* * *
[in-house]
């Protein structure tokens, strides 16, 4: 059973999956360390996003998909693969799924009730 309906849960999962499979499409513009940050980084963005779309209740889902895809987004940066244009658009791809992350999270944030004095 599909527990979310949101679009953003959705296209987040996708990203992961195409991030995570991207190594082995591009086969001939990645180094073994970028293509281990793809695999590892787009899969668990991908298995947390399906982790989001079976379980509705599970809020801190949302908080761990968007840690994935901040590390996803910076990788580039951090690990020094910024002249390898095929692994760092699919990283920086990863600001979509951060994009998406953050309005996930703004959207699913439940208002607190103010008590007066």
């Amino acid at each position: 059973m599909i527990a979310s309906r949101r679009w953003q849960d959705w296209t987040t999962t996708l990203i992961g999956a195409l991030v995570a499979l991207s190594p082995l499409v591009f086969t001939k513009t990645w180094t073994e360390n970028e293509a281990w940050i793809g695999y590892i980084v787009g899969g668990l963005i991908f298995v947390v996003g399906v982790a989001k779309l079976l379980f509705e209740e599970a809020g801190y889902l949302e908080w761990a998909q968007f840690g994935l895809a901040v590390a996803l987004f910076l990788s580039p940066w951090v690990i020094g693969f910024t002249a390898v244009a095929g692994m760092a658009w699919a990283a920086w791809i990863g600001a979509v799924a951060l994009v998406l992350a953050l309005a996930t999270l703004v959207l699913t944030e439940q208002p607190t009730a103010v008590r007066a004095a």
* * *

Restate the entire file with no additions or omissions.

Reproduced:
[in-house]
């Protein structure tokens, strides 16, 4: 059973999956360390996003998909693969799924009730 309906849960999962499979499409513009940050980084963005779309209740889902895809987004940066244009658009791809992350999270944030004095 599909527990979310949101679009953003959705296209987040996708990203992961195409991030995570991207190594082995591009086969001939990645180094073994970028293509281990793809695999590892787009899969668990991908298995947390399906982790989001079976379980509705599970809020801190949302908080761990968007840690994935901040590390996803910076990788580039951090690990020094910024002249390898095929692994760092699919990283920086990863600001979509951060994009998406953050309005996930703004959207699913439940208002607190103010008590007066």
């Amino acid at each position: 059973m599909i527990a979310s309906r949101r679009w953003q849960d959705w296209t987040t999962t996708l990203i992961g999956a195409l991030v995570a499979l991207s190594p082995l499409v591009f086969t001939k513009t990645w180094t073994e360390n970028e293509a281990w940050i793809g695999y590892i980084v787009g899969g668990l963005i991908f298995v947390v996003g399906v982790a989001k779309l079976l379980f509705e209740e599970a809020g801190y889902l949302e908080w761990a998909q968007f840690g994935l895809a901040v590390a996803l987004f910076l990788s580039p940066w951090v690990i020094g693969f910024t002249a390898v244009a095929g692994m760092a658009w699919a990283a920086w791809i990863g600001a979509v799924a951060l994009v998406l992350a953050l309005a996930t999270l703004v959207l699913t944030e439940q208002p607190t009730a103010v008590r007066a004095a």